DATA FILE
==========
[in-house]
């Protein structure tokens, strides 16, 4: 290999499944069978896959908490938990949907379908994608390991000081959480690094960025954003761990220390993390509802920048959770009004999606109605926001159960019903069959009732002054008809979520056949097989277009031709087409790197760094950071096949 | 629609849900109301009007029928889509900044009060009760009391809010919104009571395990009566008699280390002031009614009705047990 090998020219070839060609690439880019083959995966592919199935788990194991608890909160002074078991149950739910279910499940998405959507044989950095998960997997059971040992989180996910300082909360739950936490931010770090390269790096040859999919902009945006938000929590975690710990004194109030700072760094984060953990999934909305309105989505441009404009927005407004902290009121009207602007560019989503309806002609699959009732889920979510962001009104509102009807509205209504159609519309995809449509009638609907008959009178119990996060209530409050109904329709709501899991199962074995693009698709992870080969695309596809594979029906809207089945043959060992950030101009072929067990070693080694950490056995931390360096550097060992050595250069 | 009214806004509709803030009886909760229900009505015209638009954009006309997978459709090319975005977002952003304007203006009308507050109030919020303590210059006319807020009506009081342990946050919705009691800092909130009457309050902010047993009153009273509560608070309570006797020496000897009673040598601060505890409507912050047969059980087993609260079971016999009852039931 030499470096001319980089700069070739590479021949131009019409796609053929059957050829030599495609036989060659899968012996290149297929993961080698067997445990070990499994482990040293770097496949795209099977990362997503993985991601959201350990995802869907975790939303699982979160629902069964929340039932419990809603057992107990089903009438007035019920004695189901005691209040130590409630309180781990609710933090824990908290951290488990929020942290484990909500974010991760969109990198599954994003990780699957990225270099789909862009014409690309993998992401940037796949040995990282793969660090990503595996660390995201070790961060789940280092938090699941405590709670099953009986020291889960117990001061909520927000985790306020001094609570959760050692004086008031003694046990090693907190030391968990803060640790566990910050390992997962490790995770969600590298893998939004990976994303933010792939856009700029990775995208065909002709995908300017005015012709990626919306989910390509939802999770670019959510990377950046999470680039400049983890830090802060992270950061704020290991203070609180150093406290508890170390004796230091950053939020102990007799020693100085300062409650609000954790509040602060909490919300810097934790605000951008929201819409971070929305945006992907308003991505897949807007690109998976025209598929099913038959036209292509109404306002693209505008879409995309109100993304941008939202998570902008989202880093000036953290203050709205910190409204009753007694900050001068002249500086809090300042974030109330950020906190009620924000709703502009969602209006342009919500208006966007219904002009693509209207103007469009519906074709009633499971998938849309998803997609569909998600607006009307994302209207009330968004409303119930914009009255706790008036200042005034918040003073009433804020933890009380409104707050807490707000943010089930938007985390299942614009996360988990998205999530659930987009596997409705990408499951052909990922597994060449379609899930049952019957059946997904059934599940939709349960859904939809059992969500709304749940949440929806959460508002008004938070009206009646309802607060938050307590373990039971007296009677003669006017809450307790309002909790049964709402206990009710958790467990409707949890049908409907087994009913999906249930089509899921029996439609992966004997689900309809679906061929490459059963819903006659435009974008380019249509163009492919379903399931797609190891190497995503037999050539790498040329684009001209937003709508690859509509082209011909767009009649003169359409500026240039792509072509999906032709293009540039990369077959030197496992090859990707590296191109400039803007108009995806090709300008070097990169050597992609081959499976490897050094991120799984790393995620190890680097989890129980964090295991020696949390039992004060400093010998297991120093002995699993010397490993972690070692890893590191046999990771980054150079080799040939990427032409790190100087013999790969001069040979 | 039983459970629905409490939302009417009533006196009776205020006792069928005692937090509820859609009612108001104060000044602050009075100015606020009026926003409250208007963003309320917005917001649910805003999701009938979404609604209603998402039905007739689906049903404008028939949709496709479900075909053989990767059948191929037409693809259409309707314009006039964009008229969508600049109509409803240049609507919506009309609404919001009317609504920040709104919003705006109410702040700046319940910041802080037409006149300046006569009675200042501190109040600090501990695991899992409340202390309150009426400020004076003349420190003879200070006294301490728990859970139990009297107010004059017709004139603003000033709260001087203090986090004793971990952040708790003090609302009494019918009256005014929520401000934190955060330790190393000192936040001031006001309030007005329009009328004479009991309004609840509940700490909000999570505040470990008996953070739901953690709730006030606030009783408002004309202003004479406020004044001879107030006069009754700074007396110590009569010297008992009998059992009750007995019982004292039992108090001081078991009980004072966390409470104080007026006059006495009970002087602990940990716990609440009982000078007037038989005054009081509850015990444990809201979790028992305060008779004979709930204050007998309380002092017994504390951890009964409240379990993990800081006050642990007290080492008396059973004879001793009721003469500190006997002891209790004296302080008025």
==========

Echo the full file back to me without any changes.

[in-house]
């Protein structure tokens, strides 16, 4: 290999499944069978896959908490938990949907379908994608390991000081959480690094960025954003761990220390993390509802920048959770009004999606109605926001159960019903069959009732002054008809979520056949097989277009031709087409790197760094950071096949 | 629609849900109301009007029928889509900044009060009760009391809010919104009571395990009566008699280390002031009614009705047990 090998020219070839060609690439880019083959995966592919199935788990194991608890909160002074078991149950739910279910499940998405959507044989950095998960997997059971040992989180996910300082909360739950936490931010770090390269790096040859999919902009945006938000929590975690710990004194109030700072760094984060953990999934909305309105989505441009404009927005407004902290009121009207602007560019989503309806002609699959009732889920979510962001009104509102009807509205209504159609519309995809449509009638609907008959009178119990996060209530409050109904329709709501899991199962074995693009698709992870080969695309596809594979029906809207089945043959060992950030101009072929067990070693080694950490056995931390360096550097060992050595250069 | 009214806004509709803030009886909760229900009505015209638009954009006309997978459709090319975005977002952003304007203006009308507050109030919020303590210059006319807020009506009081342990946050919705009691800092909130009457309050902010047993009153009273509560608070309570006797020496000897009673040598601060505890409507912050047969059980087993609260079971016999009852039931 030499470096001319980089700069070739590479021949131009019409796609053929059957050829030599495609036989060659899968012996290149297929993961080698067997445990070990499994482990040293770097496949795209099977990362997503993985991601959201350990995802869907975790939303699982979160629902069964929340039932419990809603057992107990089903009438007035019920004695189901005691209040130590409630309180781990609710933090824990908290951290488990929020942290484990909500974010991760969109990198599954994003990780699957990225270099789909862009014409690309993998992401940037796949040995990282793969660090990503595996660390995201070790961060789940280092938090699941405590709670099953009986020291889960117990001061909520927000985790306020001094609570959760050692004086008031003694046990090693907190030391968990803060640790566990910050390992997962490790995770969600590298893998939004990976994303933010792939856009700029990775995208065909002709995908300017005015012709990626919306989910390509939802999770670019959510990377950046999470680039400049983890830090802060992270950061704020290991203070609180150093406290508890170390004796230091950053939020102990007799020693100085300062409650609000954790509040602060909490919300810097934790605000951008929201819409971070929305945006992907308003991505897949807007690109998976025209598929099913038959036209292509109404306002693209505008879409995309109100993304941008939202998570902008989202880093000036953290203050709205910190409204009753007694900050001068002249500086809090300042974030109330950020906190009620924000709703502009969602209006342009919500208006966007219904002009693509209207103007469009519906074709009633499971998938849309998803997609569909998600607006009307994302209207009330968004409303119930914009009255706790008036200042005034918040003073009433804020933890009380409104707050807490707000943010089930938007985390299942614009996360988990998205999530659930987009596997409705990408499951052909990922597994060449379609899930049952019957059946997904059934599940939709349960859904939809059992969500709304749940949440929806959460508002008004938070009206009646309802607060938050307590373990039971007296009677003669006017809450307790309002909790049964709402206990009710958790467990409707949890049908409907087994009913999906249930089509899921029996439609992966004997689900309809679906061929490459059963819903006659435009974008380019249509163009492919379903399931797609190891190497995503037999050539790498040329684009001209937003709508690859509509082209011909767009009649003169359409500026240039792509072509999906032709293009540039990369077959030197496992090859990707590296191109400039803007108009995806090709300008070097990169050597992609081959499976490897050094991120799984790393995620190890680097989890129980964090295991020696949390039992004060400093010998297991120093002995699993010397490993972690070692890893590191046999990771980054150079080799040939990427032409790190100087013999790969001069040979 | 039983459970629905409490939302009417009533006196009776205020006792069928005692937090509820859609009612108001104060000044602050009075100015606020009026926003409250208007963003309320917005917001649910805003999701009938979404609604209603998402039905007739689906049903404008028939949709496709479900075909053989990767059948191929037409693809259409309707314009006039964009008229969508600049109509409803240049609507919506009309609404919001009317609504920040709104919003705006109410702040700046319940910041802080037409006149300046006569009675200042501190109040600090501990695991899992409340202390309150009426400020004076003349420190003879200070006294301490728990859970139990009297107010004059017709004139603003000033709260001087203090986090004793971990952040708790003090609302009494019918009256005014929520401000934190955060330790190393000192936040001031006001309030007005329009009328004479009991309004609840509940700490909000999570505040470990008996953070739901953690709730006030606030009783408002004309202003004479406020004044001879107030006069009754700074007396110590009569010297008992009998059992009750007995019982004292039992108090001081078991009980004072966390409470104080007026006059006495009970002087602990940990716990609440009982000078007037038989005054009081509850015990444990809201979790028992305060008779004979709930204050007998309380002092017994504390951890009964409240379990993990800081006050642990007290080492008396059973004879001793009721003469500190006997002891209790004296302080008025």